Diamonds are a special crystallisation form of carbon atoms. Carbon is nature’s principal building block: plants, animals and mankind too consist of carbon compounds. Diamond crystals came into existence about 3 billion years ago, at a depth of 140 to 200 kilometres inside the earth; they originated from carbon which was exposed to very high pressure (up to 70,000 kg per cm2) at a very high temperature (up to 2000 degrees Celsius).
Like the double four-sided pyramid (octahedron), that is considered one of the most perfect forms to process. Crystalisation appears frequently in nature, for example: ice-crystal, rock-crystal or other gemstones.
In 1822 the Austrian mineralogist Friedrich Mohs compiled a hardness scale for minerals. In 10 stages, running from soft to very hard. At the bottom is talc (1) at the top, diamond (10).
In cut diamonds, light is captured and reflected as in no other precious stone. The effect of reflection and refraction is called brilliance, the play of colours as result of dispersion is called fire. Sparkle or life is mentioned in connection with the light effect that arises when the diamond is moved in light.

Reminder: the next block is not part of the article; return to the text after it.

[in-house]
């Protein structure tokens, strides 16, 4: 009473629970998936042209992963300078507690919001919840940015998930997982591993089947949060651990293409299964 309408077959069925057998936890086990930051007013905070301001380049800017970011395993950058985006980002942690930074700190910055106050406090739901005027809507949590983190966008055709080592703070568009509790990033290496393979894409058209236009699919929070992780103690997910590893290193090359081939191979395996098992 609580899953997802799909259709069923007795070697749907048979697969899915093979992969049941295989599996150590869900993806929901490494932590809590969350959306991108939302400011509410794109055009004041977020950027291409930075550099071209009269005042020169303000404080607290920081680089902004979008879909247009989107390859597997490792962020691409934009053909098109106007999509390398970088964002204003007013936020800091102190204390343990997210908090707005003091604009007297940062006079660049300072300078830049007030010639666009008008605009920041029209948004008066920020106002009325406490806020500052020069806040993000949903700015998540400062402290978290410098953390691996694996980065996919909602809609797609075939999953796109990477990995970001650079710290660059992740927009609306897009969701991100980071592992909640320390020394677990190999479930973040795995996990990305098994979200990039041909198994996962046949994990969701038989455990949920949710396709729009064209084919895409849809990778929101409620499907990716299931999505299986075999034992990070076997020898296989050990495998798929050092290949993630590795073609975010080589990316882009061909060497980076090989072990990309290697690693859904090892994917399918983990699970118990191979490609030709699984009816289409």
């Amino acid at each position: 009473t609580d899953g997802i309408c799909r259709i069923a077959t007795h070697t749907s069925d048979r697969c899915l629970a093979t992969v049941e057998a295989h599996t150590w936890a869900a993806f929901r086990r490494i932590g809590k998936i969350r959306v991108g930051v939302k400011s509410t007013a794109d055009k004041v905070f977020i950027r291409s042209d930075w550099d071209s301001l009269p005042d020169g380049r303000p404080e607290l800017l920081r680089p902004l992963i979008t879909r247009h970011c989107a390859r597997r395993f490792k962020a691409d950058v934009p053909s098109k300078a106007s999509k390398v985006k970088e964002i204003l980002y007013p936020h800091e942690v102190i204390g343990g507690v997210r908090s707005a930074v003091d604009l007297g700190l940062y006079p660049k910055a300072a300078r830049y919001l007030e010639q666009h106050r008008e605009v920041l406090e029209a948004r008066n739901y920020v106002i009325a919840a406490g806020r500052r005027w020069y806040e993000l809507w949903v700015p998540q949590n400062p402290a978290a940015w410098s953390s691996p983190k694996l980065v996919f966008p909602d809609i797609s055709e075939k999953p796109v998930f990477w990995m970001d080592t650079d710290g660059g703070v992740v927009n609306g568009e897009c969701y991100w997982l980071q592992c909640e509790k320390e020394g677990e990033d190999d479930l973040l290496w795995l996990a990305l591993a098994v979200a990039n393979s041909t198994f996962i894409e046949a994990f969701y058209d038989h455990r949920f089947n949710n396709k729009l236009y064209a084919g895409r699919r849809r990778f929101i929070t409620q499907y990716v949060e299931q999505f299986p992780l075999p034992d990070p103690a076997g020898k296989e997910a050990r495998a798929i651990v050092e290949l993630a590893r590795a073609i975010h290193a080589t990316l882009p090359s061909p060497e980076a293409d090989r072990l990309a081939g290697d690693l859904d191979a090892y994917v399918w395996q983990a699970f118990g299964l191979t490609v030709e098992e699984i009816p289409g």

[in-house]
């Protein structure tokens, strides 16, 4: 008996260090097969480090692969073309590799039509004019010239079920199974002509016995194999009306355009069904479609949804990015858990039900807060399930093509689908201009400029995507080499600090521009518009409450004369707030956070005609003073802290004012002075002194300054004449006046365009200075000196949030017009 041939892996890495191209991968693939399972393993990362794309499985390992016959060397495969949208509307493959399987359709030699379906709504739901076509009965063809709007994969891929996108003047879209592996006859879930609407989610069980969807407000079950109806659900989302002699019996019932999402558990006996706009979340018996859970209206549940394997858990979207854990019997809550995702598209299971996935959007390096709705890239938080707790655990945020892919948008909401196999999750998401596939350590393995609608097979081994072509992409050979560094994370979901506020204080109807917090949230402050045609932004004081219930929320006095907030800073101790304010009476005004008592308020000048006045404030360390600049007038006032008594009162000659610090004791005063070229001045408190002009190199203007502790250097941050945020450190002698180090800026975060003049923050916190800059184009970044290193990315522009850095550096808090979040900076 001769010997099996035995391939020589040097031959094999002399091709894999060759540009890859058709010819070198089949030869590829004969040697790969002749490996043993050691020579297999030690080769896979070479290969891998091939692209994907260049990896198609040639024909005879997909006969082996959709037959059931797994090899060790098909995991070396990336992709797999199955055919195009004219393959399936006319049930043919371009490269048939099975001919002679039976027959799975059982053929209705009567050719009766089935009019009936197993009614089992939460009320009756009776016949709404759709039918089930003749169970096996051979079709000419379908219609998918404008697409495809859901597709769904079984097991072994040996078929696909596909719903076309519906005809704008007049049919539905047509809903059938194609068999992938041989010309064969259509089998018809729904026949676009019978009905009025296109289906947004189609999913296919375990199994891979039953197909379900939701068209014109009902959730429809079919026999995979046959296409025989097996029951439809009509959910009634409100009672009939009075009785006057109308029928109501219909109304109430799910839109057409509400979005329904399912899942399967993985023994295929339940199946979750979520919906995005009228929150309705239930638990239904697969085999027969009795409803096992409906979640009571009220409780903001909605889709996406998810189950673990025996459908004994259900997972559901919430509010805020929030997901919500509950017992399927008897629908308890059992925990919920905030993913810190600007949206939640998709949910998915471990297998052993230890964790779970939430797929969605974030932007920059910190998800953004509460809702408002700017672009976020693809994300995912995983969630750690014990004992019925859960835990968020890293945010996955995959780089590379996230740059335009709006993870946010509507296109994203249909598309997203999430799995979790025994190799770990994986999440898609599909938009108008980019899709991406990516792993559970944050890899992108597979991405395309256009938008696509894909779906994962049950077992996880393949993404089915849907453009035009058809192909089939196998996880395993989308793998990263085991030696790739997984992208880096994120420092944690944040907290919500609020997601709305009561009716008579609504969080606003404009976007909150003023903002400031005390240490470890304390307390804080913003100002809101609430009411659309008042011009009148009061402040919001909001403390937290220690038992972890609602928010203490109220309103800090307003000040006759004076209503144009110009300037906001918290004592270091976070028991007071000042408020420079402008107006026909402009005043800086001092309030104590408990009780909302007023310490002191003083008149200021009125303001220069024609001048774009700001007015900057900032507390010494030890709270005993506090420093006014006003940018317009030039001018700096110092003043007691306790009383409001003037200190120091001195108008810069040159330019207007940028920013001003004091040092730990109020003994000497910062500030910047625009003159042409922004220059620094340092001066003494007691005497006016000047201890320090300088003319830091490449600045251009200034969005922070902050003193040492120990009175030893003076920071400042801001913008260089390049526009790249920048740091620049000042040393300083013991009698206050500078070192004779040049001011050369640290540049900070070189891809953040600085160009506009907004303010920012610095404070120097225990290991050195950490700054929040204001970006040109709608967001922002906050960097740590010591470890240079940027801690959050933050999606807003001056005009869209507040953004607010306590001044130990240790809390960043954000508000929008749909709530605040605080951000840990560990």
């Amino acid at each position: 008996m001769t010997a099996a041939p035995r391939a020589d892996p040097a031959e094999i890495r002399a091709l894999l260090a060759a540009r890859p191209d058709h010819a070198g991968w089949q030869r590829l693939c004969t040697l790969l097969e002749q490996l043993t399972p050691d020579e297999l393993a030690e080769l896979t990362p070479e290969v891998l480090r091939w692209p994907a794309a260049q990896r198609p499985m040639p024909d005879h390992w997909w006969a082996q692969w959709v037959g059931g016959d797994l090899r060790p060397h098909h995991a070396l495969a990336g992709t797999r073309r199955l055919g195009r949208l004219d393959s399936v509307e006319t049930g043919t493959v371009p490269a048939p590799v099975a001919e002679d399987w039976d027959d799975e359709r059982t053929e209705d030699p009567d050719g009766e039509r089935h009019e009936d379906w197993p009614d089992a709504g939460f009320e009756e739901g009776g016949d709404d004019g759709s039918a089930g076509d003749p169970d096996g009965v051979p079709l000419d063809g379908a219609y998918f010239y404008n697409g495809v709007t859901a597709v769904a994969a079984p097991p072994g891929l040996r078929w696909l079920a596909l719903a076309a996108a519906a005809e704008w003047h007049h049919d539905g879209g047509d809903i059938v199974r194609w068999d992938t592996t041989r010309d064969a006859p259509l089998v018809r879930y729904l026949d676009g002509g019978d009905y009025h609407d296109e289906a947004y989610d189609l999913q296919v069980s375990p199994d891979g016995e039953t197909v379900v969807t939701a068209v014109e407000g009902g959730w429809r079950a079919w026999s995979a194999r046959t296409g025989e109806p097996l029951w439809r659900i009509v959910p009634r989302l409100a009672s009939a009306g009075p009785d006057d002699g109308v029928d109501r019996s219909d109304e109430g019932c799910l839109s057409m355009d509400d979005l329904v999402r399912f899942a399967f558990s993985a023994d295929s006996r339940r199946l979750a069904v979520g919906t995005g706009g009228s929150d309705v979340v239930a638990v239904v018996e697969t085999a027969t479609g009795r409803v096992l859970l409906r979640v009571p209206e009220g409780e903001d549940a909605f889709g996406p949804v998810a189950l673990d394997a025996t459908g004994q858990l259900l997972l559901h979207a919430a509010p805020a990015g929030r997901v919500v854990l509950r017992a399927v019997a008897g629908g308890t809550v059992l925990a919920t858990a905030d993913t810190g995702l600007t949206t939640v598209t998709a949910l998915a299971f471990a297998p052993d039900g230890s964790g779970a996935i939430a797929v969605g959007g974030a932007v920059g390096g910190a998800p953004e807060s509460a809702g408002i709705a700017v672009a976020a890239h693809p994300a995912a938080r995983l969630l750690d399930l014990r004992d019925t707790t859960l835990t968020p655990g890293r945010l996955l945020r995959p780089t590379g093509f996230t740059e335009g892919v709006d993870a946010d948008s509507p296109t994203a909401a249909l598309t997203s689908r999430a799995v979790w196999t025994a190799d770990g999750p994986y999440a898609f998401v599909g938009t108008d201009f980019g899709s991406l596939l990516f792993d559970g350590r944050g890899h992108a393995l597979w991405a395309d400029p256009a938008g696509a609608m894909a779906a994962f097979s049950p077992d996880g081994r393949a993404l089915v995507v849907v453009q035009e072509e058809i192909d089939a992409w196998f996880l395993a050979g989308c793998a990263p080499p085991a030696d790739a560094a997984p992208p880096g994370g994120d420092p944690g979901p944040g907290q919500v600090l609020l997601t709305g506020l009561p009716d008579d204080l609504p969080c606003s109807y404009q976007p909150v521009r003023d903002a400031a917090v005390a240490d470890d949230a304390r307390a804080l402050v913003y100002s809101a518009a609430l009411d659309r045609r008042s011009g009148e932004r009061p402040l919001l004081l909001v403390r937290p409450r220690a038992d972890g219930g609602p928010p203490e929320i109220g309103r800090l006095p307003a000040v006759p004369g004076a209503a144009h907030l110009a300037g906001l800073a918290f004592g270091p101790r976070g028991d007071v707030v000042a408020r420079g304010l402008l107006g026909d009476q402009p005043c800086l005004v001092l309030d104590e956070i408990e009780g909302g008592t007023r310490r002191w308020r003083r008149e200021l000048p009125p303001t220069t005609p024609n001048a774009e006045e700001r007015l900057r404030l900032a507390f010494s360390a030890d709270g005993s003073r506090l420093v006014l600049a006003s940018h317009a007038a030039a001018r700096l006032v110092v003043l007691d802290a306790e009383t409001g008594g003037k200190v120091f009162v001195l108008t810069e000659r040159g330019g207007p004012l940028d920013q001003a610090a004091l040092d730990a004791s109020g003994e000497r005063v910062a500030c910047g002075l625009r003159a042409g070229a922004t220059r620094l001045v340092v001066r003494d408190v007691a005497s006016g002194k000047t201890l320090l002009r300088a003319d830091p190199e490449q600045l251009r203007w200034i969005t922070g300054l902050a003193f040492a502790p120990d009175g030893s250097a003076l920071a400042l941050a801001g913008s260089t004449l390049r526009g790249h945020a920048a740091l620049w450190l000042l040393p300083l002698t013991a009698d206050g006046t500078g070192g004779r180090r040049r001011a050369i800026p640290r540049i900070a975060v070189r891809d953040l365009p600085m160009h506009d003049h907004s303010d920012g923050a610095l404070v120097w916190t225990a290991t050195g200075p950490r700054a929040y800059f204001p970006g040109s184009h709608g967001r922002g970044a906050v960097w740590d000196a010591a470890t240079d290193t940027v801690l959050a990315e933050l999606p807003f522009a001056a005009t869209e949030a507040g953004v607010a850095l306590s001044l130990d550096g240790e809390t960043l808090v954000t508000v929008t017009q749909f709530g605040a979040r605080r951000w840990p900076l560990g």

About 5% of the total world production of diamonds is processed into jewellery diamonds: the rest is used for industrial purposes. Since the industrial revolution in the 19th century, diamonds, on account of their hardness, have had many applications: polishing discs, drills, chisels, but also in electronic appliances for drawing extremely thin and precise conducting wire, or in very precise medical instruments. In some industrial applications for diamonds, they are used up, and have to be replaced with new ones regularly. So there is an ongoing demand. Since the fifties of last century it has been possible to produce artificial diamonds. Nowadays 95 - 99% of diamonds used in industry are synthetic.